@MISC{_1linear, author = {}, title = {1 LINEAR DIFFERENTIAL EQUATIONS}, year = {} }

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Abstract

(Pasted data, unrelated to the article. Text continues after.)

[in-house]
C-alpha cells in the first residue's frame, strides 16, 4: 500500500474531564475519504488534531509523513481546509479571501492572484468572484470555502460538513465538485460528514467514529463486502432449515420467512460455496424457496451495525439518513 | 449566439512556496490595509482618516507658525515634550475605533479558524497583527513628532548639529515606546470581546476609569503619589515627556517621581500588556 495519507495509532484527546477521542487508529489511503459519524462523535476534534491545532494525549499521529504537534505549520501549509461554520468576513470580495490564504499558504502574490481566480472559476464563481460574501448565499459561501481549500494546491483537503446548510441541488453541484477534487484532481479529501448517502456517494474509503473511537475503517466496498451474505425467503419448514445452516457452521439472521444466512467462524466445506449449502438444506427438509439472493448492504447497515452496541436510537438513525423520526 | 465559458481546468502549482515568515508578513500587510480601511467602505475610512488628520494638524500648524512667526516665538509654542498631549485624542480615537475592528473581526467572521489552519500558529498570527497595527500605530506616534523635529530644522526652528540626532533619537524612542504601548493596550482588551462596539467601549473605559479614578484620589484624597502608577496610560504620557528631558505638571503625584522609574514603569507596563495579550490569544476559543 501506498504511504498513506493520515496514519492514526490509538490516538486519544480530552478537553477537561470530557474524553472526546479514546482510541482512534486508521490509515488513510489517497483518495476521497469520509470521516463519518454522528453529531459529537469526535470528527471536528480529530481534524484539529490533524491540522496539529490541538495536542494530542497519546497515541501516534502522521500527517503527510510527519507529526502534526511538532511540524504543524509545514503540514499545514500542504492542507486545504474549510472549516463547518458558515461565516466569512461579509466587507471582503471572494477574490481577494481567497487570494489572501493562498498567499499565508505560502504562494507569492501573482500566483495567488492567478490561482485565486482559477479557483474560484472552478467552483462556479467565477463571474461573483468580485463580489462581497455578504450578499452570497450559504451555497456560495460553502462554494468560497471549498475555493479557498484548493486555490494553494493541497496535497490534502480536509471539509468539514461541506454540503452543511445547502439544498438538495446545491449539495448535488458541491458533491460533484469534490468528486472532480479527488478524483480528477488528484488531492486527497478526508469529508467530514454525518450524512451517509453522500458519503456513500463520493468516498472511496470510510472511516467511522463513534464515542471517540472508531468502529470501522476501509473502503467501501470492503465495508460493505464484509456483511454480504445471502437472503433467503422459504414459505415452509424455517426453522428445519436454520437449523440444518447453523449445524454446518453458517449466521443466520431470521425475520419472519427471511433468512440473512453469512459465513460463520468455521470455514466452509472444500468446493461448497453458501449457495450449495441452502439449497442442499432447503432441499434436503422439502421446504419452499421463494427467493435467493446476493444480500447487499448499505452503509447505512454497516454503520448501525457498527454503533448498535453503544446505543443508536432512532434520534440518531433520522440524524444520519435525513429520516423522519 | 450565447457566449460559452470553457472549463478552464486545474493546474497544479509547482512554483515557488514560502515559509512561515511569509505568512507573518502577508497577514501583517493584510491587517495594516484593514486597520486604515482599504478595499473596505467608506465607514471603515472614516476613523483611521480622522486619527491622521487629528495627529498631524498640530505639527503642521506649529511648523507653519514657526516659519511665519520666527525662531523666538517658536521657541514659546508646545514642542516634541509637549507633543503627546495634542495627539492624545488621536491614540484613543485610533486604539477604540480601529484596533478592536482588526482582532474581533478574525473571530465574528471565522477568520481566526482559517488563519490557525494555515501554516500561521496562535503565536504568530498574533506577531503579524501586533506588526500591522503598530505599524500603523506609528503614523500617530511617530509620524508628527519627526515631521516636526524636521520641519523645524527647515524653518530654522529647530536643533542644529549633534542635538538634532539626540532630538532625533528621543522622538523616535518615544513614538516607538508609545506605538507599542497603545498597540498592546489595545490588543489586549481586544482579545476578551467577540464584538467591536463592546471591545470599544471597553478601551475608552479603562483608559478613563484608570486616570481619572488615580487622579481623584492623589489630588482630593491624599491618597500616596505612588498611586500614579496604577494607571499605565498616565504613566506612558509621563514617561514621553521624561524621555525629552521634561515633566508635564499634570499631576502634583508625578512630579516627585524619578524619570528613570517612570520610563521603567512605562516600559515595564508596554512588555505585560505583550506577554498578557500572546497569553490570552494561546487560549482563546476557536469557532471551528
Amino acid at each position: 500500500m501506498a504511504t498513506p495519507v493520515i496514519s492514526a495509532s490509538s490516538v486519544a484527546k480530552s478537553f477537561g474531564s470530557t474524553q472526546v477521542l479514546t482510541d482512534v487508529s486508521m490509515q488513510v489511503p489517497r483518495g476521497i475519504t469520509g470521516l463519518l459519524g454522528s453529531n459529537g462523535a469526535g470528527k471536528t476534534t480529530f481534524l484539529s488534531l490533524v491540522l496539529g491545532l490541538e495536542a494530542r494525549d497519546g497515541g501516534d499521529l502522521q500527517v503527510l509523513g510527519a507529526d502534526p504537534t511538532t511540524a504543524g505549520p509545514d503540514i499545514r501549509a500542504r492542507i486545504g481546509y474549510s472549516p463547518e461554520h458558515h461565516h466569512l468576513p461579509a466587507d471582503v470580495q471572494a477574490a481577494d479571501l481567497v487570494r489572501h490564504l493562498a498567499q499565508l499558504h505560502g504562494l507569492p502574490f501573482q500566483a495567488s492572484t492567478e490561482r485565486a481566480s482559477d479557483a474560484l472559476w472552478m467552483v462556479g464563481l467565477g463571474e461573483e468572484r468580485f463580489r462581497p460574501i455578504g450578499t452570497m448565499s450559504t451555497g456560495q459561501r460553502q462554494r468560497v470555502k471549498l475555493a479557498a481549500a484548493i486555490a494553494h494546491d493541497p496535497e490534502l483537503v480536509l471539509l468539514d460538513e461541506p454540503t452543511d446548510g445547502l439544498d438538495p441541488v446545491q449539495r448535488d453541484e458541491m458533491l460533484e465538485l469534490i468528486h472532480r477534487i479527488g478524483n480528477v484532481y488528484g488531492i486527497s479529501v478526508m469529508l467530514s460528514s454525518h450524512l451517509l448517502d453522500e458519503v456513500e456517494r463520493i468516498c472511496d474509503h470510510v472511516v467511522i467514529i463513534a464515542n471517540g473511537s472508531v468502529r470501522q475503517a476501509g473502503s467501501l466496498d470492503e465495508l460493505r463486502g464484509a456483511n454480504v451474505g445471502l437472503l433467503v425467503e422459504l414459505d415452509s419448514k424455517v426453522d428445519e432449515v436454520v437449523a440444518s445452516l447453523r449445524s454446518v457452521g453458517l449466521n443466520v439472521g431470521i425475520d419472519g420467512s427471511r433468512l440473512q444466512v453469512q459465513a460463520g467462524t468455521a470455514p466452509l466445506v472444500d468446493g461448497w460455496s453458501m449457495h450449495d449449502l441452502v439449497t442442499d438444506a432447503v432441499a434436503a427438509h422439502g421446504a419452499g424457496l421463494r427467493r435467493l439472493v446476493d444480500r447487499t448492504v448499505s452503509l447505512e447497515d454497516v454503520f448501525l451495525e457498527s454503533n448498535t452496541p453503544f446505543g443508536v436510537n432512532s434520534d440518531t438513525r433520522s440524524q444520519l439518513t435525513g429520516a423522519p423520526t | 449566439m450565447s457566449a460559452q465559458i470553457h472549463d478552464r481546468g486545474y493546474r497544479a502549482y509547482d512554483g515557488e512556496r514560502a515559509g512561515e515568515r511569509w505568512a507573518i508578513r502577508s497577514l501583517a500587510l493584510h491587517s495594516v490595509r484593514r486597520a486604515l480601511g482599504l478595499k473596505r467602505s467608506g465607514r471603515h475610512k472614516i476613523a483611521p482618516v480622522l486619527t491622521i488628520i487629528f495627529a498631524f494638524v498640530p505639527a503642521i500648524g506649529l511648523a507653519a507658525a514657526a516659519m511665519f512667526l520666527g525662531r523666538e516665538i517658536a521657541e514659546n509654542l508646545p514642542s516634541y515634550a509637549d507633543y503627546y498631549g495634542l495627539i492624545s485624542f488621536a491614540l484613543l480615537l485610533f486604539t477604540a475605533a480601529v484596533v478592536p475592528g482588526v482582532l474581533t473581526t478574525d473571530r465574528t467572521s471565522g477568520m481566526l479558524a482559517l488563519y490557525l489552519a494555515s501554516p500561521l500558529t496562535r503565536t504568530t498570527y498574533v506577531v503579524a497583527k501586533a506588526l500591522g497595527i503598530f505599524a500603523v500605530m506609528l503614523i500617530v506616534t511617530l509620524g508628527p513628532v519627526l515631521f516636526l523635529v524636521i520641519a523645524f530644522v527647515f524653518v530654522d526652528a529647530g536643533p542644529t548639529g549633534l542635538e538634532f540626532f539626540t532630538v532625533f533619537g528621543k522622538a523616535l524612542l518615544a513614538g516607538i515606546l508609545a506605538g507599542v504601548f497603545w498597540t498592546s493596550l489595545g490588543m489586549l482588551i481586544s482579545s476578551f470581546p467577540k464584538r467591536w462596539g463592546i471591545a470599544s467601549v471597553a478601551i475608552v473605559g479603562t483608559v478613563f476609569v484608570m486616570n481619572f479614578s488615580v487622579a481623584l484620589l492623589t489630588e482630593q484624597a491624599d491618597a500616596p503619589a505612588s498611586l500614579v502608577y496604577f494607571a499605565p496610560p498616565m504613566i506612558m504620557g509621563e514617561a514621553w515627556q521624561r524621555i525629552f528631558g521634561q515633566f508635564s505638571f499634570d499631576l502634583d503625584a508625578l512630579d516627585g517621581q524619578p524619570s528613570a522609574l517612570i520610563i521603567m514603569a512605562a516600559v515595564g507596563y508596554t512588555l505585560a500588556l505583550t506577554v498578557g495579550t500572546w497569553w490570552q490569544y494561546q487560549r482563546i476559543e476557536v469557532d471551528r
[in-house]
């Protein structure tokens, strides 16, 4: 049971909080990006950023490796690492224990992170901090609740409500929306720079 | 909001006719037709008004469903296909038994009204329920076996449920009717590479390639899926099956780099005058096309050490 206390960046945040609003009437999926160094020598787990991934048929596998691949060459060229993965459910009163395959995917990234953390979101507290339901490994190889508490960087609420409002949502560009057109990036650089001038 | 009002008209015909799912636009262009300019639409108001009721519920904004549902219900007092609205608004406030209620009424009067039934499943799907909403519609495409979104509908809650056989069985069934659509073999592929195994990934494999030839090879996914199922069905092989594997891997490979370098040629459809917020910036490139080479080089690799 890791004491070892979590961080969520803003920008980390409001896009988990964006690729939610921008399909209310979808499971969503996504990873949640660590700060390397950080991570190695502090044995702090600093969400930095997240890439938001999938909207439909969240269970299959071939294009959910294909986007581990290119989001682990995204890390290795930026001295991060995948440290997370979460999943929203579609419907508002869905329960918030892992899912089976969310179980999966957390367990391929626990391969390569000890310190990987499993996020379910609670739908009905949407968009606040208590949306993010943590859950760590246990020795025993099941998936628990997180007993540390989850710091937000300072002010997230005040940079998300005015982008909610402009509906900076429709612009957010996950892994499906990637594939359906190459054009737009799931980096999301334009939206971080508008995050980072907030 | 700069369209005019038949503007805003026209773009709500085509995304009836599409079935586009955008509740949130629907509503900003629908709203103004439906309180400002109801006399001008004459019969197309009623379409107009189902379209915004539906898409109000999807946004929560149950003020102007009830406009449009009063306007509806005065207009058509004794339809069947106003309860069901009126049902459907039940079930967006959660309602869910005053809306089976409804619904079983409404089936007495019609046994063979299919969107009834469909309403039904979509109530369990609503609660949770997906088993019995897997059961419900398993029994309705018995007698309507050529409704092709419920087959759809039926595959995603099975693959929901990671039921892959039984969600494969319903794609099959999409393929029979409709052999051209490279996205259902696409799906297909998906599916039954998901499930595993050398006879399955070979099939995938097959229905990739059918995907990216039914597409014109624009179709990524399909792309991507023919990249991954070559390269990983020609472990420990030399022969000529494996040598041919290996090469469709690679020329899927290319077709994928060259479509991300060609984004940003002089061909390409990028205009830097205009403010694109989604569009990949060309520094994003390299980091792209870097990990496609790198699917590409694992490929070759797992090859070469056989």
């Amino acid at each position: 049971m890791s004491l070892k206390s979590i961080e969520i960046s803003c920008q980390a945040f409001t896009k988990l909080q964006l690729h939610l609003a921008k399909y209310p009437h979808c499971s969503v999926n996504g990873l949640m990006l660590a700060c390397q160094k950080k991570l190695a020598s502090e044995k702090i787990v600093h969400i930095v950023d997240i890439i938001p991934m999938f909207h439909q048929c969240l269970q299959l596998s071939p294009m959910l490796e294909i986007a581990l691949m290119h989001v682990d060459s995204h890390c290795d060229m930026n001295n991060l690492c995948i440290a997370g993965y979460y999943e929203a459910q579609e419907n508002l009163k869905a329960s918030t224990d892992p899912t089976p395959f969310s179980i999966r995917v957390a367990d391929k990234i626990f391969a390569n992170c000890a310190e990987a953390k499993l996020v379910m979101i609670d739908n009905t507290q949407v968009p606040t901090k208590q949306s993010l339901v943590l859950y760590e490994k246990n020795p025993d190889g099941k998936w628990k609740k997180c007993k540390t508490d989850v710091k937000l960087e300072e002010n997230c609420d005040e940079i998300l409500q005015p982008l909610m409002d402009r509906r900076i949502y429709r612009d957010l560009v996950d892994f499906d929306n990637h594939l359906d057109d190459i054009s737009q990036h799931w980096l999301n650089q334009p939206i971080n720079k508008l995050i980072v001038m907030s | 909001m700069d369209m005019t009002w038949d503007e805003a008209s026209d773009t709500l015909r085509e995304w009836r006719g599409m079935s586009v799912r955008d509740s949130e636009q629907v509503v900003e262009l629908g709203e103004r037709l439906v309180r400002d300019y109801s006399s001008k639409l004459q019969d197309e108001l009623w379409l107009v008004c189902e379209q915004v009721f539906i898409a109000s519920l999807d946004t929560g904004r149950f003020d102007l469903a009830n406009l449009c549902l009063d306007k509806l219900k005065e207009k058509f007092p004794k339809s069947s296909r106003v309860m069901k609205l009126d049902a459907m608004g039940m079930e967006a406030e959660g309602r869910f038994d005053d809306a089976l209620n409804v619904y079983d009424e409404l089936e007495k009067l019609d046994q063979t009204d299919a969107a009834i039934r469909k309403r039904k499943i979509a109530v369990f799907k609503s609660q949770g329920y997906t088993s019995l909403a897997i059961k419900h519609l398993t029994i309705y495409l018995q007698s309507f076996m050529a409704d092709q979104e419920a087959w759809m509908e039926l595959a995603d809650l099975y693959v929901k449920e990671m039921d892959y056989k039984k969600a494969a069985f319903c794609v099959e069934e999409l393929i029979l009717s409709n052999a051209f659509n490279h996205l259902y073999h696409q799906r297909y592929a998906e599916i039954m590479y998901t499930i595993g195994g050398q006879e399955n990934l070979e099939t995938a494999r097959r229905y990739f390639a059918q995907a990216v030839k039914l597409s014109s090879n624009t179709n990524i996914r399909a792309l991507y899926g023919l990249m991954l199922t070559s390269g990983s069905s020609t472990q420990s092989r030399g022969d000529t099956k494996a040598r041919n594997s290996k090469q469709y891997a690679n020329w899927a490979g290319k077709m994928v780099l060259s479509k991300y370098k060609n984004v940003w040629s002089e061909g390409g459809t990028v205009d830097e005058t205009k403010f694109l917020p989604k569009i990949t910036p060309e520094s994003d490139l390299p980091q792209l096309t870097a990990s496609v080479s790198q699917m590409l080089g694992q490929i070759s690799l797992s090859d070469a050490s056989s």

In this chapter we discuss linear ordinary differentia! equations. For the 1110st part we will not find it necessary to assume that these equation~.; arc also time invariant, although this is an important special casco '0/t are interested in exposing the structure of the solutions and, to a lesser extent, developing actual solution techniques. The presentation relies heavily on vector space methods. This is entirely in keeping with modern methods of computation. The first section covers briefly the background from linear algebra needed in Chapter 1. This policy is repeated in the first section of the remaining three chapters. Taken together these four sections are intended as a convenient reference to make the book more nearly self contained. I. LINEAR INDEPENDENCE AND LINEAR MAPPINGS The theory of linear dynamical systems is so completely entwined with the study of basic linear algebra that any attempt to relegate the latter to appendices is, in our view, out of the question. 011 the other hand, excellent books devoted entirely to the many facets of the subject already exist and there is no need to duplicate here material that is widely available. Our policy will be to steer a middle course. At the start ofeach chapter, we give some background in those aspects of linear algebra that arc most germane and try to point out in the subsequent sections the most informative relationships. In this section we discuss the algebraic structure ofthe set R " of all n-tuples of real numbers," and linear transformations of sets of z-ruplcs into sets of »-tuplcs. By R " we mean the set of all objects of the form (x, , x "..., x,,) with the Xi real numbers. This is a specific example of a finite dimensional vector space. We define the following operations for members of R".